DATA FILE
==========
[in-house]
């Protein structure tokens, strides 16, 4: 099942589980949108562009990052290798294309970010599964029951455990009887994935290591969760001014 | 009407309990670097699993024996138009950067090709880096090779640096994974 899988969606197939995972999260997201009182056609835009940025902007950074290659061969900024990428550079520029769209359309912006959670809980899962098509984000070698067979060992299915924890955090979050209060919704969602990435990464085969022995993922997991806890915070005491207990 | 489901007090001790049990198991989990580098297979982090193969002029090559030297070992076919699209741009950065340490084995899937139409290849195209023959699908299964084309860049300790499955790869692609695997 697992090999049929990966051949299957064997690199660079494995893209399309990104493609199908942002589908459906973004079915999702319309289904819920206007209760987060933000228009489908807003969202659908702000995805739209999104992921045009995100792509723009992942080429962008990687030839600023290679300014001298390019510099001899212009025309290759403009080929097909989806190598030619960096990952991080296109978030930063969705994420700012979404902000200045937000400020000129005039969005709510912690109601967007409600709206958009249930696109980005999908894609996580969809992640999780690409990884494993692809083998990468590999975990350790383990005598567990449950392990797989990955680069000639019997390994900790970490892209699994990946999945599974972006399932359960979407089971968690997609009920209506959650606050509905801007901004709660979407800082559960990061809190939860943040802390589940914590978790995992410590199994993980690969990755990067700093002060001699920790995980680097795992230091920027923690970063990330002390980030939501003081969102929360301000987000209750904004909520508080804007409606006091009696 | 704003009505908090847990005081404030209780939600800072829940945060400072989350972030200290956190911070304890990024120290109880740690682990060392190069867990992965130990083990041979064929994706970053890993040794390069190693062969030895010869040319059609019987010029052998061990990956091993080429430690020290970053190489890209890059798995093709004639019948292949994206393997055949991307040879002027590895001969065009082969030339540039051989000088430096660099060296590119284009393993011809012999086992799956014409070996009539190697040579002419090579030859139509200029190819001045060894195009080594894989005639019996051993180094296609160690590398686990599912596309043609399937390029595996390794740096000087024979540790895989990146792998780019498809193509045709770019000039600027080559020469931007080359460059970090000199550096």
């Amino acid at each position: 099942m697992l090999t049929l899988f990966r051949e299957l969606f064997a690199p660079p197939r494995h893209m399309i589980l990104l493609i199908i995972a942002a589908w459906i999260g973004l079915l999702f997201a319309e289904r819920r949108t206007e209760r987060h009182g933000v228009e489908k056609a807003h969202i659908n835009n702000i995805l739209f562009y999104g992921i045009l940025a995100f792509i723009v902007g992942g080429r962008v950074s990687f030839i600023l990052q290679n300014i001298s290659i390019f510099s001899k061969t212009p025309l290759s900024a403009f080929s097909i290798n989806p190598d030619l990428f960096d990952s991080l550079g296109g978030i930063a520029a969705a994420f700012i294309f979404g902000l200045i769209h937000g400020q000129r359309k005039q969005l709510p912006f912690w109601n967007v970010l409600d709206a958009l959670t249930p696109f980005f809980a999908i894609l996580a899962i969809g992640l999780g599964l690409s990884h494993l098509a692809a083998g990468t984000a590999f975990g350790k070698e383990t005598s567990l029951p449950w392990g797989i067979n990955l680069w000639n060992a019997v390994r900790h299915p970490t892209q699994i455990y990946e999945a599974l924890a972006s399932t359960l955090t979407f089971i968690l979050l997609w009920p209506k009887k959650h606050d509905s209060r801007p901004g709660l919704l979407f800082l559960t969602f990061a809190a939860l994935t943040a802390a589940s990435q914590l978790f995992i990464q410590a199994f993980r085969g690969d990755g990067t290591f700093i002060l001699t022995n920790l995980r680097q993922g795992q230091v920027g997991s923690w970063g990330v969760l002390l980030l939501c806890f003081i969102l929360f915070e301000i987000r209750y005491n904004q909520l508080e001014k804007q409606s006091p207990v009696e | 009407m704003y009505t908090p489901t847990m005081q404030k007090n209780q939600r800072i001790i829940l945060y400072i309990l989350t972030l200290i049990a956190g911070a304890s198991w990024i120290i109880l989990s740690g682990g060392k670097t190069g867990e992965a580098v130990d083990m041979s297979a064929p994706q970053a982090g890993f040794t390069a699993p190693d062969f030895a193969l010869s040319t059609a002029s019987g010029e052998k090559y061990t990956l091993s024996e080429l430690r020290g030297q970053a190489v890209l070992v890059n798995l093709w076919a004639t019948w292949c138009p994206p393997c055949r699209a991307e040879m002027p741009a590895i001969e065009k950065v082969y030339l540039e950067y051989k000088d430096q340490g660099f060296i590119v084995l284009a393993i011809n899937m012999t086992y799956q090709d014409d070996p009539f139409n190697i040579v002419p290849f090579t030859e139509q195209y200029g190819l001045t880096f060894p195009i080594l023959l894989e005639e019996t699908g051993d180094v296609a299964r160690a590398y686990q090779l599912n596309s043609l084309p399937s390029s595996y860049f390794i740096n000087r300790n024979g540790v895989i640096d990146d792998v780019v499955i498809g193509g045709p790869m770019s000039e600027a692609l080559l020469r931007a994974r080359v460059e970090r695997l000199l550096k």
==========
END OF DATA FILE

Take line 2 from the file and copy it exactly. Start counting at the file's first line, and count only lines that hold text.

């Protein structure tokens, strides 16, 4: 099942589980949108562009990052290798294309970010599964029951455990009887994935290591969760001014 | 009407309990670097699993024996138009950067090709880096090779640096994974 899988969606197939995972999260997201009182056609835009940025902007950074290659061969900024990428550079520029769209359309912006959670809980899962098509984000070698067979060992299915924890955090979050209060919704969602990435990464085969022995993922997991806890915070005491207990 | 489901007090001790049990198991989990580098297979982090193969002029090559030297070992076919699209741009950065340490084995899937139409290849195209023959699908299964084309860049300790499955790869692609695997 697992090999049929990966051949299957064997690199660079494995893209399309990104493609199908942002589908459906973004079915999702319309289904819920206007209760987060933000228009489908807003969202659908702000995805739209999104992921045009995100792509723009992942080429962008990687030839600023290679300014001298390019510099001899212009025309290759403009080929097909989806190598030619960096990952991080296109978030930063969705994420700012979404902000200045937000400020000129005039969005709510912690109601967007409600709206958009249930696109980005999908894609996580969809992640999780690409990884494993692809083998990468590999975990350790383990005598567990449950392990797989990955680069000639019997390994900790970490892209699994990946999945599974972006399932359960979407089971968690997609009920209506959650606050509905801007901004709660979407800082559960990061809190939860943040802390589940914590978790995992410590199994993980690969990755990067700093002060001699920790995980680097795992230091920027923690970063990330002390980030939501003081969102929360301000987000209750904004909520508080804007409606006091009696 | 704003009505908090847990005081404030209780939600800072829940945060400072989350972030200290956190911070304890990024120290109880740690682990060392190069867990992965130990083990041979064929994706970053890993040794390069190693062969030895010869040319059609019987010029052998061990990956091993080429430690020290970053190489890209890059798995093709004639019948292949994206393997055949991307040879002027590895001969065009082969030339540039051989000088430096660099060296590119284009393993011809012999086992799956014409070996009539190697040579002419090579030859139509200029190819001045060894195009080594894989005639019996051993180094296609160690590398686990599912596309043609399937390029595996390794740096000087024979540790895989990146792998780019498809193509045709770019000039600027080559020469931007080359460059970090000199550096």